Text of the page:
ITOKI Adopts Activity-Based Working in their New Tokyo HQ

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Alexis Ramos
Alexis Ramos
Alexis Ramos is a Content Creator and UX Consultant at Work Design Magazine. As someone who is naturally empathetic and creative, Alexis is passionate about leveraging technology to create positive change in the world. When it comes to "work design" topics, Alexis' interests lie heavily in biophilia and user-friendly technology that help make the workplace a seamless and stress-free place to be. When she's not generating SEO-optimized, witty pieces for us, you can usually find her spending time with her rescue greyhound, Cairo.

A Japanese furniture company, ITOKI, established a new HQ in Tokyo by consolidating four sites and relocating into one space that empowers employees to stay productive and creative.

The term XORK is coined to express, “evolving the work-style to the next level” with the way the “W” in “WORK” is replaced with “X”, to showcase the next letter in the alphabet. Itoki’s new HQ is designed and integrated with 2 functions. One is for the office to empower employees with trust and choice in order to increase productivity and creativity through the adoption of Activity-Based Working, the other is for the office environment to support employee’s physical and mental well-being through the adoption of wellbeing policies and the adoption of WELL Building Standard.

When was the project completed?
The new office was completed in Dec. 2018 but the project is ongoing. The adoption of ABW implies not only a physical space change but also a change in mindset, behaviors, leadership style and ways of working.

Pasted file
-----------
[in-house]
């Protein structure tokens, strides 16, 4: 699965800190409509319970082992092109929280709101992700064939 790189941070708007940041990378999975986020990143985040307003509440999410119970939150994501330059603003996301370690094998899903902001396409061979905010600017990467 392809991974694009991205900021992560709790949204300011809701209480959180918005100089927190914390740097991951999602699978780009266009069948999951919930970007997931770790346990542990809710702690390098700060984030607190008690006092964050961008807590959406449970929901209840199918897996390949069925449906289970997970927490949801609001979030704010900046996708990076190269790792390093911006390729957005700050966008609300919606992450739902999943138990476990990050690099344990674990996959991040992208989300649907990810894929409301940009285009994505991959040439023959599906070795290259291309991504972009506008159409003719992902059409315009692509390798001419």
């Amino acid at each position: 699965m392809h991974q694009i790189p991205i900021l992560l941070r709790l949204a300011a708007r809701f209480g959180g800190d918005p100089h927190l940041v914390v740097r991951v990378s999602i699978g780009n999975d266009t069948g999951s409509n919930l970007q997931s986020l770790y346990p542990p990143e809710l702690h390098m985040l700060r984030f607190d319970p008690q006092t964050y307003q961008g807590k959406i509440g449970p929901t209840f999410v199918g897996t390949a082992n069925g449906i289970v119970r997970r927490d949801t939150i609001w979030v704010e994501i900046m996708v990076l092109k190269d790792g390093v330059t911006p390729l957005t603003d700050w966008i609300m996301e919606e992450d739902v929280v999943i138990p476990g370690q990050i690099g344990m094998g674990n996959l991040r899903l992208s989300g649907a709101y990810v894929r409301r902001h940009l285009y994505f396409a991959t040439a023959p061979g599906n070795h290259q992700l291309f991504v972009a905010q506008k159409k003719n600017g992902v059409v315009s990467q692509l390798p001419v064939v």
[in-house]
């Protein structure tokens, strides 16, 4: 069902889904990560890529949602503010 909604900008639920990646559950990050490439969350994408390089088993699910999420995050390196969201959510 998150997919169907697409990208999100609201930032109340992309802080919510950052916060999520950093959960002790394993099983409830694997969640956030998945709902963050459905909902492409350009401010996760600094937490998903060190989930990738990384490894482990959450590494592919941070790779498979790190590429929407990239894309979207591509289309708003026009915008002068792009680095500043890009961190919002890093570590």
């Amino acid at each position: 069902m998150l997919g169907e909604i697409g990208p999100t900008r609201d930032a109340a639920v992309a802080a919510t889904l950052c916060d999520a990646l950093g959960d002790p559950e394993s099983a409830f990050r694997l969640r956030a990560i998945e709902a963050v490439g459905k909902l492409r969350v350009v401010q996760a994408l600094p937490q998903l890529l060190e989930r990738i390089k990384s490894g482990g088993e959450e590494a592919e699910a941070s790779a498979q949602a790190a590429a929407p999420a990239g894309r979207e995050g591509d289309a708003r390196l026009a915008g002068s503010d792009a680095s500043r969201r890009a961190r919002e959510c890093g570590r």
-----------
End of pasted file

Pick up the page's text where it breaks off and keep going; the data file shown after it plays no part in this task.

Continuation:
How much space?
76,531 SF Net

Was this new or renovated space?

SF per person?
91.1 SF per person

How many employees?

What is the average daily population?
Approximately 80-90% of the employees enter the building daily

Is there a mobile work or work from home policy?
Yes, Itoki has a mobile work policy but it is applied to permanent employees (not temporary and not under probation) who have been working ITOKI for more than 2 years as a general rule. It depends on the workers’ capability and degree of trust.

Describe workspace types.
The entire office is designed following the Activity-Based Working principles with variations of relevant settings available for employees to choose from, based on their specific activities throughout the day. Variations include high focus areas, individual work low focus areas, call and video call settings, open and semi-open collaboration areas, meeting spaces, relax and recharge zones, etc.

What kind of meeting spaces are provided?
A variety of meeting spaces (some enclosed and some open/semi-open) that are supporting different collaborative activities such as brainstorming, project work, knowledge sharing, as well as different levels of confidentiality.

What other kinds of support space or amenity spaces are provided?
A large sunny cafe space (which doubles up as an inviting space for meetings and for individual touch-down work) to bring everyone in the office together including customers, few other café areas on various floors, mind- fitness space for ZEN and meditation, quiet reflection and relax areas, an internal staircase to promote movement and support ad-hoc encounters between various employees/teams.

Has the project achieved any special (i.e. LEED, WELL, Living Building Challenge)?